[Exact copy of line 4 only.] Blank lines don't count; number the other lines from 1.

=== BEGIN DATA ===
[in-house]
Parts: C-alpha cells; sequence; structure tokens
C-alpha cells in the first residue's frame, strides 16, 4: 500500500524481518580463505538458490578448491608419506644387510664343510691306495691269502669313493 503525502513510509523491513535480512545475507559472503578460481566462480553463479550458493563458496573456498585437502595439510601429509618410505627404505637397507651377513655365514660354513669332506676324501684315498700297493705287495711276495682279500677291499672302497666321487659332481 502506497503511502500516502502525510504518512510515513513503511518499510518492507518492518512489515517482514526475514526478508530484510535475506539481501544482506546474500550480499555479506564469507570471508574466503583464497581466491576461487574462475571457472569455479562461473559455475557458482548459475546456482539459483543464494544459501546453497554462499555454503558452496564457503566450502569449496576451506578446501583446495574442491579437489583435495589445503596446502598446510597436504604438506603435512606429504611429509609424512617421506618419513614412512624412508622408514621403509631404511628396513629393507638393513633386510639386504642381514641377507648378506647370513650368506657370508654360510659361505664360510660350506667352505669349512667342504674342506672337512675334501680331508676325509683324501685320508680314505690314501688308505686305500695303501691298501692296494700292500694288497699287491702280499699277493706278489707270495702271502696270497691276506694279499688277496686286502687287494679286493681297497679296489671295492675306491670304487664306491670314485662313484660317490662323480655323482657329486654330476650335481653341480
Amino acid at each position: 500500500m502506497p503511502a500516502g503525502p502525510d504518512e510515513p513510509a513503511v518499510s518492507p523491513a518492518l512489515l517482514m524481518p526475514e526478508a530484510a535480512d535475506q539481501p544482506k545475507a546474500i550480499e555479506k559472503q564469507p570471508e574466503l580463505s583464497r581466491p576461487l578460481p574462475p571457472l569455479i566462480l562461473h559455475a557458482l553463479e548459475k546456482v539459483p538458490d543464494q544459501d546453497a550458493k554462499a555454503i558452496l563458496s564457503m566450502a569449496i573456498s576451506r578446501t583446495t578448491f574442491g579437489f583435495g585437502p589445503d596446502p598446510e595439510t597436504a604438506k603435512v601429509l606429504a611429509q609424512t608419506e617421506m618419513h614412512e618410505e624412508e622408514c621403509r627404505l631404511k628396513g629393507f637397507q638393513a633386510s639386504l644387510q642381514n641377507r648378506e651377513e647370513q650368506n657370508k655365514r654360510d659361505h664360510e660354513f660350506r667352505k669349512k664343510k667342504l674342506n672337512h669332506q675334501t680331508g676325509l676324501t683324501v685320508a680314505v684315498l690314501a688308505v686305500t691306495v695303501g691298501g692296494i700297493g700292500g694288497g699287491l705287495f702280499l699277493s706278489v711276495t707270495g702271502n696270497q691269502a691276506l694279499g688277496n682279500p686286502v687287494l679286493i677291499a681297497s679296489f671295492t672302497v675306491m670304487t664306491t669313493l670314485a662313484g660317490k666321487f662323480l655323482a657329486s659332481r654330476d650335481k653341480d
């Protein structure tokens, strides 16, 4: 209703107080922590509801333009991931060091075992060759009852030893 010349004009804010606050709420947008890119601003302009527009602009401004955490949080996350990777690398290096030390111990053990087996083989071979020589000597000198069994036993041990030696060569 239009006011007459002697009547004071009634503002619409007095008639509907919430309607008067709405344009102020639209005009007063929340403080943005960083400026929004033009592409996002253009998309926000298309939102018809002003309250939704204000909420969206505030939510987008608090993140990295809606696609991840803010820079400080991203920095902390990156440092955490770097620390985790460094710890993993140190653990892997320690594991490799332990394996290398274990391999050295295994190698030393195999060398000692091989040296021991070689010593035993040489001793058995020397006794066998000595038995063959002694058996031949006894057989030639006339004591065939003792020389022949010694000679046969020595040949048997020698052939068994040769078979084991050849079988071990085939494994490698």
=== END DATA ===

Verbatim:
Amino acid at each position: 500500500m502506497p503511502a500516502g503525502p502525510d504518512e510515513p513510509a513503511v518499510s518492507p523491513a518492518l512489515l517482514m524481518p526475514e526478508a530484510a535480512d535475506q539481501p544482506k545475507a546474500i550480499e555479506k559472503q564469507p570471508e574466503l580463505s583464497r581466491p576461487l578460481p574462475p571457472l569455479i566462480l562461473h559455475a557458482l553463479e548459475k546456482v539459483p538458490d543464494q544459501d546453497a550458493k554462499a555454503i558452496l563458496s564457503m566450502a569449496i573456498s576451506r578446501t583446495t578448491f574442491g579437489f583435495g585437502p589445503d596446502p598446510e595439510t597436504a604438506k603435512v601429509l606429504a611429509q609424512t608419506e617421506m618419513h614412512e618410505e624412508e622408514c621403509r627404505l631404511k628396513g629393507f637397507q638393513a633386510s639386504l644387510q642381514n641377507r648378506e651377513e647370513q650368506n657370508k655365514r654360510d659361505h664360510e660354513f660350506r667352505k669349512k664343510k667342504l674342506n672337512h669332506q675334501t680331508g676325509l676324501t683324501v685320508a680314505v684315498l690314501a688308505v686305500t691306495v695303501g691298501g692296494i700297493g700292500g694288497g699287491l705287495f702280499l699277493s706278489v711276495t707270495g702271502n696270497q691269502a691276506l694279499g688277496n682279500p686286502v687287494l679286493i677291499a681297497s679296489f671295492t672302497v675306491m670304487t664306491t669313493l670314485a662313484g660317490k666321487f662323480l655323482a657329486s659332481r654330476d650335481k653341480d